Henriet and K. Schlubert eds. Martimort, ed. The Review of Economic Studies, , The American Economic Review,
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Reviews 3 Economics has much to do with incentives — not least, incentives to work hard, to produce quality products, to study, to invest, and to save. Although Adam Smith amply confirmed this more than two hundred years ago in his analysis of sharecropping contracts, only in recent decades has a theory begun to emerge to place the topic at the heart of economic thinking.
In this book, Jean-Jacques Laffont and David Martimort present the most thorough yet accessible introduction to incentives theory to date. Central to this theory is a simple question as pivotal to modern-day management as it is to economics research: What makes people act in a particular way in an economic or business situation?
How does the owner or manager of a firm align the objectives of its various members to maximize profits? Following a brief historical overview showing how the problem of incentives has come to the fore in the past two centuries, the authors devote the bulk of their work to exploring principal-agent models and various extensions thereof in light of three types of information problems: adverse selection, moral hazard, and non-verifiability.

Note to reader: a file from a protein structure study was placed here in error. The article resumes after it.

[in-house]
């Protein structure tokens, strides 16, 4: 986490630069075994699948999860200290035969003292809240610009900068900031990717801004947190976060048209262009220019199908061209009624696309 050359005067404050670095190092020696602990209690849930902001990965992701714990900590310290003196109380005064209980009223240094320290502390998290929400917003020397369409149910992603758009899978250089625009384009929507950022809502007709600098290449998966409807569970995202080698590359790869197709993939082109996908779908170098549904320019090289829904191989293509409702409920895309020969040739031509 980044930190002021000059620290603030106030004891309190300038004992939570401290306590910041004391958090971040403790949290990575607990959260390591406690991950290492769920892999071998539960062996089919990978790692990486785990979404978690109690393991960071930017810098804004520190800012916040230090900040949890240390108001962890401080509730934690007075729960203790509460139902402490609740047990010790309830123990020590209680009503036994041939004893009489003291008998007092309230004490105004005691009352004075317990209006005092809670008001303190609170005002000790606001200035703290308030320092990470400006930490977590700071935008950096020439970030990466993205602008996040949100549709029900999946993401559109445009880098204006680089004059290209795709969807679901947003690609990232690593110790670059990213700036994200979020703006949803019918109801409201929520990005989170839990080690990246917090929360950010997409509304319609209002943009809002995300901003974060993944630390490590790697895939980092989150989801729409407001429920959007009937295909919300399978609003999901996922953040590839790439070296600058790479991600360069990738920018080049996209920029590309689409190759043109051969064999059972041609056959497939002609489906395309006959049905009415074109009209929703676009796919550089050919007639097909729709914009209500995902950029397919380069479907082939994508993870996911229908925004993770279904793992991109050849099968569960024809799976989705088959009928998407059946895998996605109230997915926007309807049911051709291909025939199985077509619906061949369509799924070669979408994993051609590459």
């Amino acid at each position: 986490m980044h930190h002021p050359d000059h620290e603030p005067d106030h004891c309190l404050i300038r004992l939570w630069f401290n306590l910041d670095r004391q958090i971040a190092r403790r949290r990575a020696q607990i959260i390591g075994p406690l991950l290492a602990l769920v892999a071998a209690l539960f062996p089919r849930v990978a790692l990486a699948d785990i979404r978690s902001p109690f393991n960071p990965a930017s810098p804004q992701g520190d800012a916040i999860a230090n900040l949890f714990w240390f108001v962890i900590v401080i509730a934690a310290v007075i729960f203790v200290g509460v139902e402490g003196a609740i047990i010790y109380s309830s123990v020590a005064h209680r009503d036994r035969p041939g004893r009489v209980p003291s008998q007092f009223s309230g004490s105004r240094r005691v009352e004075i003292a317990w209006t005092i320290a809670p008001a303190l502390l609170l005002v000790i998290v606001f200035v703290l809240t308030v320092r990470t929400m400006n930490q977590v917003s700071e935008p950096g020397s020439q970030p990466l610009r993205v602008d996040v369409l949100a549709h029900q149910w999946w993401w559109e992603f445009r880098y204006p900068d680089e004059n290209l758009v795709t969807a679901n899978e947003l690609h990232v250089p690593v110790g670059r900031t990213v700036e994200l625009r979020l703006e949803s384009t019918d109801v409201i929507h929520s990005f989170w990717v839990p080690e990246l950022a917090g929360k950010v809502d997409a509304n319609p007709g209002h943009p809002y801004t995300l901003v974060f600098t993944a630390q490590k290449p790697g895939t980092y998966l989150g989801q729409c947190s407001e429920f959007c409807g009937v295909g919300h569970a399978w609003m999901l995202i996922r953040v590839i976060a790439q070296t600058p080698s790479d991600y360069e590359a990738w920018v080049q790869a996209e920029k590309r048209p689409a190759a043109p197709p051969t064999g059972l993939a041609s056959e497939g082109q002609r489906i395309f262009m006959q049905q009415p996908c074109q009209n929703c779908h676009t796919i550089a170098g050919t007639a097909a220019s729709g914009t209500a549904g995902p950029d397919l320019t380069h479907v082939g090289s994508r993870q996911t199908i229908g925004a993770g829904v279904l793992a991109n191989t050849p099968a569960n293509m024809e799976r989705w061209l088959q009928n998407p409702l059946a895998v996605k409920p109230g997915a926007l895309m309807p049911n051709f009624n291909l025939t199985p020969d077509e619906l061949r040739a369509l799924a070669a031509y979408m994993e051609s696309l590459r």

He has won a number of prestigious awards for his research and is a former President of the European Economic Association and of the Econometric Society. This text is a masterly exposition of the modern theory by one of the pioneers of the field, Jean-Jacques Laffont, together with one of its rising stars, David Martimort.
It is indeed a fine contribution to the economics literature. The time is ripe for a synthesis and systematization. Jean-Jacques Laffont has been one of the most important contributors to the field over the years, and David Martimort has shown his capacity for highly original work.
This book, dealing with the basic models of the field, combines clarity, thoroughness, and great respect for historical development.